Note from Senior Managing Editor Christina Grieves: In today’s column, Alexander Green reveals the core principles shared by the world’s best investors. One of those tenets? “The best investors consciously and consistently seek any advantage that will maximize their odds of success.”
To put it simply, that means they look where others aren’t looking and see what others don’t see. And there’s one completely ignored sector of the market that has delivered massive gains over short periods… like 163% in six months and 133% in just one day!
If you’re curious what this game-changing sector is and how you should play it, register for Chief Income Strategist Marc Lichtenfeld’s LIVE online training event this Wednesday, October 27, at 1 p.m. ET. It’s completely free to join! Just click here to reserve your spot to learn more about this big investing advantage.
In my last column, I noted that it’s not necessarily the smartest or most knowledgeable men and women who earn the highest investment returns.
It’s the ones with the most wisdom and experience.
I’ve spent more than 35 years studying the world’s best investors. And while they used various methods to achieve their success, they tended to have the same core principles.
Here are five of them…
No. 1: They take smart risks, not extraordinary risks.
Risk and return generally go hand in hand. Take very low (or very few) risks and your returns will be low as well. But the key to earning extraordinary returns is not taking extraordinary risks. (Dogecoin investors, take note.) Extraordinary risks – options, futures, penny stocks, cryptocurrencies, etc. – can quickly send a portfolio up in flames. Extraordinary returns, on the other hand, are the result of consistently applying proven principles and strategies. The world’s wealthiest individuals don’t work longer and harder than everyone else. They compound their money at a high rate over a long period of time. That’s true of Elon Musk, Jeff Bezos, Bill Gates and, of course, Warren Buffett.
No. 2: They keep their costs low.
In most areas of life, you get what you pay for. In the world of investing, you get what you don’t pay for. What someone else is collecting in commissions, management fees, wrap fees, 12b-1 fees, front- and back-end loads, and surrender penalties on your portfolio reduces your real-world returns by that much. Management fees have been coming down for years. Trading costs at most discount brokerages are now zero. Yet there are still lots of products sold on Wall Street to unwary investors that are laden with hidden charges and fees. Give them a miss. The goal is for you to get rich, not your financial advisor.
No. 3: They are prepared for setbacks and losses.
The market has gone up in almost a straight line over the last 19 months. And it has gone up more than fivefold over the last 12 years. Those are exceptions, not the rule. Things come out of left field every once in a while – and they can’t be predicted in advance. Great investors know this and are prepared for the unexpected. Even when the market is doing well, there are ideas that won’t pan out. As mutual fund great Peter Lynch said, “You get a lot of A’s and B’s in school. In the stock market, you get a lot of F’s. And if you’re right six or seven times out of ten, you’re very good.”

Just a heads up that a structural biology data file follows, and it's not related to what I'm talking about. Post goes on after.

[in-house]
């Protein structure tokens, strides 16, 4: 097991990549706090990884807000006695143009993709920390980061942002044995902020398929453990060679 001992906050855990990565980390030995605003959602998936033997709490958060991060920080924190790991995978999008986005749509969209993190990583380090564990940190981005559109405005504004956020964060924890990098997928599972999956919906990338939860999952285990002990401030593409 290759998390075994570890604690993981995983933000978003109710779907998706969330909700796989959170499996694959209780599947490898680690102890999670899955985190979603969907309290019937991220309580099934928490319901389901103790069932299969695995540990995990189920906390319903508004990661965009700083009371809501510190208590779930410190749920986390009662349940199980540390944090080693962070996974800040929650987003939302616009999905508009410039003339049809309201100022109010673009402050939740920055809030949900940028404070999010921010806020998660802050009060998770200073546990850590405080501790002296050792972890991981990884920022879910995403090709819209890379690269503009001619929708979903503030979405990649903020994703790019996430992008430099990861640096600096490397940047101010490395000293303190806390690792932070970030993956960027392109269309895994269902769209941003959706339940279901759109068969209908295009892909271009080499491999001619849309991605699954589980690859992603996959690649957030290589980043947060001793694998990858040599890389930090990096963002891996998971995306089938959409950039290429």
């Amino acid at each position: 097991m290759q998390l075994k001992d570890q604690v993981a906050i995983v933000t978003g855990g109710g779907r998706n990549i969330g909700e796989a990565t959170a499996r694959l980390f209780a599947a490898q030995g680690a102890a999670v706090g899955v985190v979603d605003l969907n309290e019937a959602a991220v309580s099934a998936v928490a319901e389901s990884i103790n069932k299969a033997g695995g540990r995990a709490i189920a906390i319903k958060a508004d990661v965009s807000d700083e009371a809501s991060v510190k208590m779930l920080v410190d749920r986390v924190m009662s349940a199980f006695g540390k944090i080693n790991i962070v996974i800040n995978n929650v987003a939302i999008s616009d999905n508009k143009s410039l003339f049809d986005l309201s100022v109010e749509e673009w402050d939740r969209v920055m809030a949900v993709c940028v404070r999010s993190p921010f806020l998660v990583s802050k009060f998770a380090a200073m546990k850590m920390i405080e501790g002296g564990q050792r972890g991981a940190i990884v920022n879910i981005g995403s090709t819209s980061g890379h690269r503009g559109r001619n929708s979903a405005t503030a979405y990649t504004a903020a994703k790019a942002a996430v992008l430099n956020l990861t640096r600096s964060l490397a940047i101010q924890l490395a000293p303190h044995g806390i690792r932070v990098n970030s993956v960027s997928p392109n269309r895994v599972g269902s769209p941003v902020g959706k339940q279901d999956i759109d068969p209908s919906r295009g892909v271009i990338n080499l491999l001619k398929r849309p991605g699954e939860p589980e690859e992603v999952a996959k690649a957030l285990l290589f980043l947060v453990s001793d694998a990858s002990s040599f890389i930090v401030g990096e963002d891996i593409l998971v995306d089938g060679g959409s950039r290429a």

No. 4: They are intellectual mavericks.
Great investors are not afraid to question or defy conventional wisdom. They don’t care about the prevailing narrative. They don’t care whether other people agree or disagree with them. They profit from the misperceptions and mistakes of those who think less rationally, rigorously or objectively. Many of the best investors have an almost Asperger’s-like emotional detachment from market volatility. When
others are enthusiastically buying, they are content to sell to them. And when others are despondently selling, they are happy to offer a bid.
No. 5: They seek what the economist John Maynard Keynes called “worldly wisdom.”
You might imagine that the best investment ideas come from studying balance sheets and earnings reports. And some do. But great investors are an idiosyncratic breed who are willing to consider anything that might give them an edge: psychology, history, geography, economics, science, philosophy or politics, to name just a few. Buffett’s partner Charlie Munger – someone we’ll discuss in more detail in an upcoming column – once remarked, “I observe what works and what doesn’t and why.” That’s a pithy way of saying the best investors consciously and consistently seek any advantage that will maximize their odds of success.
And as this series continues, we’ll take a closer look at exactly what those advantages are…